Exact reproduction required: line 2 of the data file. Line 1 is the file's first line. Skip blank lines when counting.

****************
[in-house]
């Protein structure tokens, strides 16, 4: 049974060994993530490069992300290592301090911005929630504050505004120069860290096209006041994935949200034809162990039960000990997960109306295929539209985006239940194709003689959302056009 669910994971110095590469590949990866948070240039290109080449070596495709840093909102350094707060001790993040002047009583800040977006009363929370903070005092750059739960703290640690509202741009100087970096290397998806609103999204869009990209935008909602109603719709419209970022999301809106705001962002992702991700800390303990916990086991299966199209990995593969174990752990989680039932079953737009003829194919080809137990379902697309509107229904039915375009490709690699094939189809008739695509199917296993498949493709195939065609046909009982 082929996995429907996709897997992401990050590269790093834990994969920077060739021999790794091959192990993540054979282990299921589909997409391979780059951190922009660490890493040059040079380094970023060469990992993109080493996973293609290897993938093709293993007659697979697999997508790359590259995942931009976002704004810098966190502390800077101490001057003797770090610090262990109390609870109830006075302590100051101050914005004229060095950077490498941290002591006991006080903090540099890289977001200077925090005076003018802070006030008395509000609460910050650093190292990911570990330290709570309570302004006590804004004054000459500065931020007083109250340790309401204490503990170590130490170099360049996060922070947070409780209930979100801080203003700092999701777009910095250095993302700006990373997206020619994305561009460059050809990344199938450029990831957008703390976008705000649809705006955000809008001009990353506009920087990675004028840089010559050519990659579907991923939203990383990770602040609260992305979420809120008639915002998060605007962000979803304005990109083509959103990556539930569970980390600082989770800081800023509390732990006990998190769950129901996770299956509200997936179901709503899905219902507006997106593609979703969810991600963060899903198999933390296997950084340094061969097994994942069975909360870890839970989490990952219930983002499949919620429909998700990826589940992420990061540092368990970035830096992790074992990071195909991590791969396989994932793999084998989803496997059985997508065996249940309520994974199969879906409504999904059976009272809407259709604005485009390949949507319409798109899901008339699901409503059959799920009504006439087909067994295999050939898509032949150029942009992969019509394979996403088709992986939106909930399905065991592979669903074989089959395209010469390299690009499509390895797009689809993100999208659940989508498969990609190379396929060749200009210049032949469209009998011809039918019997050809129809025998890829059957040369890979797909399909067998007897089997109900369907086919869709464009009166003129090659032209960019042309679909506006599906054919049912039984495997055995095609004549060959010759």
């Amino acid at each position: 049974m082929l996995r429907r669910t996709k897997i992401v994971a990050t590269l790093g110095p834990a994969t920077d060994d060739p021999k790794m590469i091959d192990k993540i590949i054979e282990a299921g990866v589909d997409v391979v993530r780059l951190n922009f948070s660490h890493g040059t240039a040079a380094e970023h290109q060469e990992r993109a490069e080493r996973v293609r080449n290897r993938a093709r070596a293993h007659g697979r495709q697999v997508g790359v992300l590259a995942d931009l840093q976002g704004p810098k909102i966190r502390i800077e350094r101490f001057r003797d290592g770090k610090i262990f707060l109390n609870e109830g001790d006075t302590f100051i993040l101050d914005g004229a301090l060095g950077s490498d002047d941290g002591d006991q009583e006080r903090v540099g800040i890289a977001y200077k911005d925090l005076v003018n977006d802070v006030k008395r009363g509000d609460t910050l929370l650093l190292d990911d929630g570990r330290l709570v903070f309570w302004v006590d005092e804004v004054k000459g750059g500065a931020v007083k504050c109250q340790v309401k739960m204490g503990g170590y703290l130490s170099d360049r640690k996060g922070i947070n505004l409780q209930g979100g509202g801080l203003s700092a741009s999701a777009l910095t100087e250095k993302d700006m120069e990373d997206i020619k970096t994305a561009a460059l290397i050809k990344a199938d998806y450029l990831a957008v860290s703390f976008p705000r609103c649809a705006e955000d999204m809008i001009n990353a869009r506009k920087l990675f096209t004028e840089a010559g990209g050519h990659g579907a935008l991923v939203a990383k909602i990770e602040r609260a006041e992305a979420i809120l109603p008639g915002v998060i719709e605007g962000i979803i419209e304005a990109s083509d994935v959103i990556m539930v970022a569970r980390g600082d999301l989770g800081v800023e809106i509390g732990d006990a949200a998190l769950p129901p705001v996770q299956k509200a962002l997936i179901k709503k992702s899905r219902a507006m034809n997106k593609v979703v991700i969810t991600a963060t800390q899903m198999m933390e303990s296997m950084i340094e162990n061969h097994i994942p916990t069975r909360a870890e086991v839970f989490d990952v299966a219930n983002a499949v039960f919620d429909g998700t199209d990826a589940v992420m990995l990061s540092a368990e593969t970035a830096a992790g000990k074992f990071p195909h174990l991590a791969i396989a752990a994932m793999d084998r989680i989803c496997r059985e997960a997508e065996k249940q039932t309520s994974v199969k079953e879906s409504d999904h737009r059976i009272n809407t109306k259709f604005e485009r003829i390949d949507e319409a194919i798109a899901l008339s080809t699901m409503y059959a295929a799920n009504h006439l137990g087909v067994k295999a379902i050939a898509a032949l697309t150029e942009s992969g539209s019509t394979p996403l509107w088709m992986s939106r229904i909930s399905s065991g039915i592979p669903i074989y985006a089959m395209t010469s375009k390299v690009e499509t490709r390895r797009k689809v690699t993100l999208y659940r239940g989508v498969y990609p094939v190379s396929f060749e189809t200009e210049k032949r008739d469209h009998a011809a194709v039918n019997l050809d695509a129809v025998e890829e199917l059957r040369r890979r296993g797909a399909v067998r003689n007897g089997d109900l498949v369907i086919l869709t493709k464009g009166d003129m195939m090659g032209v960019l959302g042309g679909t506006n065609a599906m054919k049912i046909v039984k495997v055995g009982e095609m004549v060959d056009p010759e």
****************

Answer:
């Protein structure tokens, strides 16, 4: 049974060994993530490069992300290592301090911005929630504050505004120069860290096209006041994935949200034809162990039960000990997960109306295929539209985006239940194709003689959302056009 669910994971110095590469590949990866948070240039290109080449070596495709840093909102350094707060001790993040002047009583800040977006009363929370903070005092750059739960703290640690509202741009100087970096290397998806609103999204869009990209935008909602109603719709419209970022999301809106705001962002992702991700800390303990916990086991299966199209990995593969174990752990989680039932079953737009003829194919080809137990379902697309509107229904039915375009490709690699094939189809008739695509199917296993498949493709195939065609046909009982 082929996995429907996709897997992401990050590269790093834990994969920077060739021999790794091959192990993540054979282990299921589909997409391979780059951190922009660490890493040059040079380094970023060469990992993109080493996973293609290897993938093709293993007659697979697999997508790359590259995942931009976002704004810098966190502390800077101490001057003797770090610090262990109390609870109830006075302590100051101050914005004229060095950077490498941290002591006991006080903090540099890289977001200077925090005076003018802070006030008395509000609460910050650093190292990911570990330290709570309570302004006590804004004054000459500065931020007083109250340790309401204490503990170590130490170099360049996060922070947070409780209930979100801080203003700092999701777009910095250095993302700006990373997206020619994305561009460059050809990344199938450029990831957008703390976008705000649809705006955000809008001009990353506009920087990675004028840089010559050519990659579907991923939203990383990770602040609260992305979420809120008639915002998060605007962000979803304005990109083509959103990556539930569970980390600082989770800081800023509390732990006990998190769950129901996770299956509200997936179901709503899905219902507006997106593609979703969810991600963060899903198999933390296997950084340094061969097994994942069975909360870890839970989490990952219930983002499949919620429909998700990826589940992420990061540092368990970035830096992790074992990071195909991590791969396989994932793999084998989803496997059985997508065996249940309520994974199969879906409504999904059976009272809407259709604005485009390949949507319409798109899901008339699901409503059959799920009504006439087909067994295999050939898509032949150029942009992969019509394979996403088709992986939106909930399905065991592979669903074989089959395209010469390299690009499509390895797009689809993100999208659940989508498969990609190379396929060749200009210049032949469209009998011809039918019997050809129809025998890829059957040369890979797909399909067998007897089997109900369907086919869709464009009166003129090659032209960019042309679909506006599906054919049912039984495997055995095609004549060959010759």